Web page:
DEC 23, 2018 11:22 PM PST

Type 2 Diabetes Drug May Treat Heart Failure Syndrome

WRITTEN BY: Nouran Amin

A drug used in the treatment of Type 2 Diabetes, by the name of Metformin, may soon be used to treat heart failure syndrome with preserved ejection fraction (HFpEF), a diagnosis that by year 2020 is predicted to affect 8% of people 65 or older. The study was carried out by the University of Arizona and shows that metformin was observed to relax a key protein present in the cardiac muscle known as titin—a protein that holds a significant role in allowing the heart to fill with blood prior to pumping it around the body.

Learn more about the anatomy of the human heart:

The condition of HFpEF involves the stiffness of the left ventricle which reduces the blood supply to the body despite proper contraction. HFpEF occurs in about half of all heart failure patients and is more common in women with risk factors including old age, hypertension, and obesity. As of now, no drugs are currently available for the treatment of HFpEF.

However, results of the study published in the Journal of General Physiology, concludes that metformin may soon be an effective therapeutic for HFpEF because it increases the left ventricular dilation and reduces the rate of heart failure in diabetic patients. The observations were seen in model mice with HFpEF-like symptoms that were given the drug. Metformin acts on titin to ultimately relax the left ventricle. Naturally, titin allows the cardiac muscle to recoil after stretching. Specifically, the drug adds phosphate groups on the titin causing it to become more complaint and allowing the heart muscle as whole to do the same.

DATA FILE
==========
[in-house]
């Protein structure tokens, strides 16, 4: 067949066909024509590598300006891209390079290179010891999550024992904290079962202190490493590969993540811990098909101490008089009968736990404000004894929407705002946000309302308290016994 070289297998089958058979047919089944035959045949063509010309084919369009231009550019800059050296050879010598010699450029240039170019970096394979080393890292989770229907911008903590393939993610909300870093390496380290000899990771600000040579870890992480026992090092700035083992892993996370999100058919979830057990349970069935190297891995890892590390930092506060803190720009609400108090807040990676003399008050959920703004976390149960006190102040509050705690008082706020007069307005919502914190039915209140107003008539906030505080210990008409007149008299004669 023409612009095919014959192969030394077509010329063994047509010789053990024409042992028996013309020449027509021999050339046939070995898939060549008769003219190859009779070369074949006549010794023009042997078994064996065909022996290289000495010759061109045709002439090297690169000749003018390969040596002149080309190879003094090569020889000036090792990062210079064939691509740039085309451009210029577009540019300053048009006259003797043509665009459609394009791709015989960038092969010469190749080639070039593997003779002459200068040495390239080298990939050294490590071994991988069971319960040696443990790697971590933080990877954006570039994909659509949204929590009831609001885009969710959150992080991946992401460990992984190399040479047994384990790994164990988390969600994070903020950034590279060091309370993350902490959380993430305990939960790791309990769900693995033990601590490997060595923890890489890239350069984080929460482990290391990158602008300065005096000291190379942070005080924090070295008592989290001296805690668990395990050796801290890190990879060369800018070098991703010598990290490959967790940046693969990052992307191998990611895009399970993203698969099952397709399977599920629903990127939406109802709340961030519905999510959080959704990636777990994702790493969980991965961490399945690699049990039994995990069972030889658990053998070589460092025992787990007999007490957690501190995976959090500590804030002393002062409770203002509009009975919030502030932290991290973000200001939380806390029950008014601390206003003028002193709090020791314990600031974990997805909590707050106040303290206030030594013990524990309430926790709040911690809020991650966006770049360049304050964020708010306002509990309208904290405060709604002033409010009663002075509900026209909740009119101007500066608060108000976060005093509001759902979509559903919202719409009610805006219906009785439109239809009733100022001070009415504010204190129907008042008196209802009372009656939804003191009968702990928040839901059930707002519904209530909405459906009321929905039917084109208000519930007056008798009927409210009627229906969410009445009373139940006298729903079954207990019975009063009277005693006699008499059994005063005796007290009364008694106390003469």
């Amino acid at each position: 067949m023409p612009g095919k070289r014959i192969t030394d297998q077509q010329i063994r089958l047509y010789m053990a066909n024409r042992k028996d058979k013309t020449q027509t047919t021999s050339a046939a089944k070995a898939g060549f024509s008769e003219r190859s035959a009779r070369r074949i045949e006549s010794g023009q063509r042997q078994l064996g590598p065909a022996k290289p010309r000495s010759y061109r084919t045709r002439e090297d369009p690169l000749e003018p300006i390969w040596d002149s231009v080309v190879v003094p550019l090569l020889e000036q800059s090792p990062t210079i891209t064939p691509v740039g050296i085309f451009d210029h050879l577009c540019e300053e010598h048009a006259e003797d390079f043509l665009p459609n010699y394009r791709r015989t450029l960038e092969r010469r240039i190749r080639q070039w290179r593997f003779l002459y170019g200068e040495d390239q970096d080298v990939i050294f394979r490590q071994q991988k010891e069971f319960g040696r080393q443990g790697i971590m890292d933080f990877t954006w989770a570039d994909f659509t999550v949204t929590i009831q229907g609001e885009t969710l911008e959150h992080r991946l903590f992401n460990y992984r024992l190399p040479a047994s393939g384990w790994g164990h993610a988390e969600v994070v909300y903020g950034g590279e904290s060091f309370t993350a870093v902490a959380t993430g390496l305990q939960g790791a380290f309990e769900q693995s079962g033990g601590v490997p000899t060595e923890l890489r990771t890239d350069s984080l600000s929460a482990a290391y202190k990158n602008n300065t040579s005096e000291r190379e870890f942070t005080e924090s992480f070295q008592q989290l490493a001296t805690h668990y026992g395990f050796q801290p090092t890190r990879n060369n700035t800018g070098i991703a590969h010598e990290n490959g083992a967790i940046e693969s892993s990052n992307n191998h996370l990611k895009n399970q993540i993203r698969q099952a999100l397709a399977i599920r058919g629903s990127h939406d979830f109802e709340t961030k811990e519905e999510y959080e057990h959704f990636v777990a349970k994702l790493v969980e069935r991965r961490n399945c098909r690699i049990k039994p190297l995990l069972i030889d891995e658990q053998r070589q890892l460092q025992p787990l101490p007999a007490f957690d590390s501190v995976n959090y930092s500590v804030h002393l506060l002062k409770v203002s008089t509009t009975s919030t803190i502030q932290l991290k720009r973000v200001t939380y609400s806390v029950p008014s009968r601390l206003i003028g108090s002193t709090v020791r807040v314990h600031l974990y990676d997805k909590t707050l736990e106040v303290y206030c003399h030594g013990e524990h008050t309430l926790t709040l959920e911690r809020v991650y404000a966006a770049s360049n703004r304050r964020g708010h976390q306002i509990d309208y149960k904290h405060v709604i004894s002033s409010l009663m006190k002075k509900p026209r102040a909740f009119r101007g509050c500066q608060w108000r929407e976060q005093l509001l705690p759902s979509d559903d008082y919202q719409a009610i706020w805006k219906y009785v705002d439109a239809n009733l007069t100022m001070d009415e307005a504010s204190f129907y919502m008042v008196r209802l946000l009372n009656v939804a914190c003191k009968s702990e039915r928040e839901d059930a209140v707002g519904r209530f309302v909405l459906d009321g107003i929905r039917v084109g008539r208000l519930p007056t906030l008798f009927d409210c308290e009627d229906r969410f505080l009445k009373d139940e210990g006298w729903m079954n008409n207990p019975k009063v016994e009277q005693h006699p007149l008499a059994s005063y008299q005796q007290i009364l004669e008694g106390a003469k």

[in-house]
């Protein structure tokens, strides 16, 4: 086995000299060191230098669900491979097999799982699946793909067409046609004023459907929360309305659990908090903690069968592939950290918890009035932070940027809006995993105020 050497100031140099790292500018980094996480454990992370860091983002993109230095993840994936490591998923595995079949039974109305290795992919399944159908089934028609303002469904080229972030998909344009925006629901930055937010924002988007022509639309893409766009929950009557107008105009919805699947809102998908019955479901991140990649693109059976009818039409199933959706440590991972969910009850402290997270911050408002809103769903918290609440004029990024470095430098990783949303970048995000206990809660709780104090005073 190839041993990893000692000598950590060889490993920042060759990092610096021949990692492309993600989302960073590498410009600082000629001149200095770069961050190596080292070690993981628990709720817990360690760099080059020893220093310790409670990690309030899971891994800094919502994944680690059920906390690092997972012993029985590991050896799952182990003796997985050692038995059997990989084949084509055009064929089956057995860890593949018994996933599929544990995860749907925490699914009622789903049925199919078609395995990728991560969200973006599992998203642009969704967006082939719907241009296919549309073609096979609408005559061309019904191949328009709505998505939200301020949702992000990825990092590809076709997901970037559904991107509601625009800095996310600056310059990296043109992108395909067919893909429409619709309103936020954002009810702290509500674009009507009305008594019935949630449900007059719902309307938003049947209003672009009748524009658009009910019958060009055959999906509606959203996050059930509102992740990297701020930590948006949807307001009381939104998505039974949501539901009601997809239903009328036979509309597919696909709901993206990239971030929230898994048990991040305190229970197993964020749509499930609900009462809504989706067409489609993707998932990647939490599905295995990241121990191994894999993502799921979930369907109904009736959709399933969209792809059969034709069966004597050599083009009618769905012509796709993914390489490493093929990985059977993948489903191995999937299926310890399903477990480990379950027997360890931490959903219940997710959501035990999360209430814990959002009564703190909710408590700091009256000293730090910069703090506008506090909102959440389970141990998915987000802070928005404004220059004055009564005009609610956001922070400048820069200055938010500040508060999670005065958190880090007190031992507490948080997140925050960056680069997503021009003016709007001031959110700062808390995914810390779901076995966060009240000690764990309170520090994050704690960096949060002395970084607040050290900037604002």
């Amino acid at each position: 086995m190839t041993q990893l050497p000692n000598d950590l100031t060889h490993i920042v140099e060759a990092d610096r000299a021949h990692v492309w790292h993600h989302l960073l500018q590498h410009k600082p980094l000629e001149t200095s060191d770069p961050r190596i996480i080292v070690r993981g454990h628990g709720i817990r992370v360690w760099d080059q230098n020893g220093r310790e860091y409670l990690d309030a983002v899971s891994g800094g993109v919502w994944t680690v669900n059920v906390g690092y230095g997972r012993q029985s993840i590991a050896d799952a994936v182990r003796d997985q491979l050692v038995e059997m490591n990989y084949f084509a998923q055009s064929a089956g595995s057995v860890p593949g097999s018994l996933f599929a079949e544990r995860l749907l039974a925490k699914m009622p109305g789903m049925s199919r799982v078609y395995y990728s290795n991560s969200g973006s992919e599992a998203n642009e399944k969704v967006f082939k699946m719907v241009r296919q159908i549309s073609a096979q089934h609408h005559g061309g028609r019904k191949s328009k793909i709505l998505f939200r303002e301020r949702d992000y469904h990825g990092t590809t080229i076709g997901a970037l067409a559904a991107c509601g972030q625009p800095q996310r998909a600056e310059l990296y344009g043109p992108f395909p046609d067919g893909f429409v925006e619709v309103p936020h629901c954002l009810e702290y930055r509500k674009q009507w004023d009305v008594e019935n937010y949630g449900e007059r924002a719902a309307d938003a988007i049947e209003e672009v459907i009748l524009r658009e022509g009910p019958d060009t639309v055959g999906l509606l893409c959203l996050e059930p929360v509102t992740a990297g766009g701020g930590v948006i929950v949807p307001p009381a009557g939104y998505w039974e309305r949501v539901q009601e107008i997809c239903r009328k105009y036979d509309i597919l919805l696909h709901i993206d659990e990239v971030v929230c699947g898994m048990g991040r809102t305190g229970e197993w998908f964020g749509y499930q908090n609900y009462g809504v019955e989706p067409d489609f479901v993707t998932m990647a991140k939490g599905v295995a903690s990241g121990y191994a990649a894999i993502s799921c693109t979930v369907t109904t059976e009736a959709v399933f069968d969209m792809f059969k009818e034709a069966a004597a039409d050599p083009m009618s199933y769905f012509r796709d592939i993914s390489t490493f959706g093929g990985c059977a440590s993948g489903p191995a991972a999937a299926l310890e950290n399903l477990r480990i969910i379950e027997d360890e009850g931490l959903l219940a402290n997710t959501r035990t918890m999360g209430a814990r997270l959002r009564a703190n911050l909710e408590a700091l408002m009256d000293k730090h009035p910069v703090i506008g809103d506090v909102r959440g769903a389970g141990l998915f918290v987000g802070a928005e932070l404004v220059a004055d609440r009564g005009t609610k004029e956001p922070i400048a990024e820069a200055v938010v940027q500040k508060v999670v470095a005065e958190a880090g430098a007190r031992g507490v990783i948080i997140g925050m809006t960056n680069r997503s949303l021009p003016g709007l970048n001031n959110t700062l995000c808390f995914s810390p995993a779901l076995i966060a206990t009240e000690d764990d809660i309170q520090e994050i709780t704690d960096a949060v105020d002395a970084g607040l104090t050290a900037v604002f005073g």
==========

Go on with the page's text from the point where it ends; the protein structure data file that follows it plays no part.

Metformin is currently used for the management of Type 2 Diabetes. Now, research is suggesting it is a possible therapeutic for heart failure syndrome with preserved ejection fraction (HFpEF).

Credit: DiabetesSelfManagement.com

"We therefore conclude that metformin is a potential therapy for patients with HFpEF," says Henk L. Granzier at the Sarver Heart Center of the University of Arizona. "Because the drug is already approved and well tolerated in humans, using it to target titin stiffness presents a unique opportunity for immediate translation to the clinic."

Source: Journal of General Physiology, Science Daily

About the Author
  • Nouran earned her BS and MS in Biology at IUPUI and currently shares her love of science by teaching. She enjoys writing on various topics as well including science & medicine, global health, and conservation biology. She hopes through her writing she can make science more engaging and communicable to the general public.
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